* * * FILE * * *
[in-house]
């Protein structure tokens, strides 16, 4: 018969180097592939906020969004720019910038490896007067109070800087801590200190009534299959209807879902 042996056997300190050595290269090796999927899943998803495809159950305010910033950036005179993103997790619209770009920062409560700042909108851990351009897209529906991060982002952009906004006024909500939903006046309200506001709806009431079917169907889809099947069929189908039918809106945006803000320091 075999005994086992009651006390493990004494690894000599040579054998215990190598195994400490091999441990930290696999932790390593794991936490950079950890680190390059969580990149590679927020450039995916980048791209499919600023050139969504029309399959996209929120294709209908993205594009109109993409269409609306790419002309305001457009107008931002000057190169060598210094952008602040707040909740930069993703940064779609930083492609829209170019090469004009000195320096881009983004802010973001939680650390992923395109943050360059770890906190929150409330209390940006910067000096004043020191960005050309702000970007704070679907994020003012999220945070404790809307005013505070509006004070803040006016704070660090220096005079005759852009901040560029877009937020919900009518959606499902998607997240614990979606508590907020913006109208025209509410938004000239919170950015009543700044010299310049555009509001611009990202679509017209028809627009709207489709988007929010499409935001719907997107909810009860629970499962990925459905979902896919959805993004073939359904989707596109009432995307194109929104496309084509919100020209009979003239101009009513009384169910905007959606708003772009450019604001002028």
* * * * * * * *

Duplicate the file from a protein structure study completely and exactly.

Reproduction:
[in-house]
């Protein structure tokens, strides 16, 4: 018969180097592939906020969004720019910038490896007067109070800087801590200190009534299959209807879902 042996056997300190050595290269090796999927899943998803495809159950305010910033950036005179993103997790619209770009920062409560700042909108851990351009897209529906991060982002952009906004006024909500939903006046309200506001709806009431079917169907889809099947069929189908039918809106945006803000320091 075999005994086992009651006390493990004494690894000599040579054998215990190598195994400490091999441990930290696999932790390593794991936490950079950890680190390059969580990149590679927020450039995916980048791209499919600023050139969504029309399959996209929120294709209908993205594009109109993409269409609306790419002309305001457009107008931002000057190169060598210094952008602040707040909740930069993703940064779609930083492609829209170019090469004009000195320096881009983004802010973001939680650390992923395109943050360059770890906190929150409330209390940006910067000096004043020191960005050309702000970007704070679907994020003012999220945070404790809307005013505070509006004070803040006016704070660090220096005079005759852009901040560029877009937020919900009518959606499902998607997240614990979606508590907020913006109208025209509410938004000239919170950015009543700044010299310049555009509001611009990202679509017209028809627009709207489709988007929010499409935001719907997107909810009860629970499962990925459905979902896919959805993004073939359904989707596109009432995307194109929104496309084509919100020209009979003239101009009513009384169910905007959606708003772009450019604001002028």